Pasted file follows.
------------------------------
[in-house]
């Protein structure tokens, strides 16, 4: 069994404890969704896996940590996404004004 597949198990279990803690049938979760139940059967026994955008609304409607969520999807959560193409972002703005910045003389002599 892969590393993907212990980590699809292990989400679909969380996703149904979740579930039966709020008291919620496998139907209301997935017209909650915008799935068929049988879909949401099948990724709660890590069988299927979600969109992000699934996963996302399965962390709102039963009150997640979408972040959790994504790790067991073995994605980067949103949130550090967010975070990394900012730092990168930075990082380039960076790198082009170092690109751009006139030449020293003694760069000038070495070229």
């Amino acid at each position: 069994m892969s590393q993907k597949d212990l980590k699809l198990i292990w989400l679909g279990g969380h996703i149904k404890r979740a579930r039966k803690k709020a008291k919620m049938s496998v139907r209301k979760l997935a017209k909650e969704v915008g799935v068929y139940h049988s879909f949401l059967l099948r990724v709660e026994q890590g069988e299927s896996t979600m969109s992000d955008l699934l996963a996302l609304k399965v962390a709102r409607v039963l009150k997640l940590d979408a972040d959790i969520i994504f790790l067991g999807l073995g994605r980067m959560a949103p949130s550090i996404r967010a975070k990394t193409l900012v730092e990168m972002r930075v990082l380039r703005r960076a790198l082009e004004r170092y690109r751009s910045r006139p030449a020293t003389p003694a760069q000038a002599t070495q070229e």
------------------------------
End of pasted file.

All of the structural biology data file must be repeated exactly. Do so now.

[in-house]
């Protein structure tokens, strides 16, 4: 069994404890969704896996940590996404004004 597949198990279990803690049938979760139940059967026994955008609304409607969520999807959560193409972002703005910045003389002599 892969590393993907212990980590699809292990989400679909969380996703149904979740579930039966709020008291919620496998139907209301997935017209909650915008799935068929049988879909949401099948990724709660890590069988299927979600969109992000699934996963996302399965962390709102039963009150997640979408972040959790994504790790067991073995994605980067949103949130550090967010975070990394900012730092990168930075990082380039960076790198082009170092690109751009006139030449020293003694760069000038070495070229």
């Amino acid at each position: 069994m892969s590393q993907k597949d212990l980590k699809l198990i292990w989400l679909g279990g969380h996703i149904k404890r979740a579930r039966k803690k709020a008291k919620m049938s496998v139907r209301k979760l997935a017209k909650e969704v915008g799935v068929y139940h049988s879909f949401l059967l099948r990724v709660e026994q890590g069988e299927s896996t979600m969109s992000d955008l699934l996963a996302l609304k399965v962390a709102r409607v039963l009150k997640l940590d979408a972040d959790i969520i994504f790790l067991g999807l073995g994605r980067m959560a949103p949130s550090i996404r967010a975070k990394t193409l900012v730092e990168m972002r930075v990082l380039r703005r960076a790198l082009e004004r170092y690109r751009s910045r006139p030449a020293t003389p003694a760069q000038a002599t070495q070229e």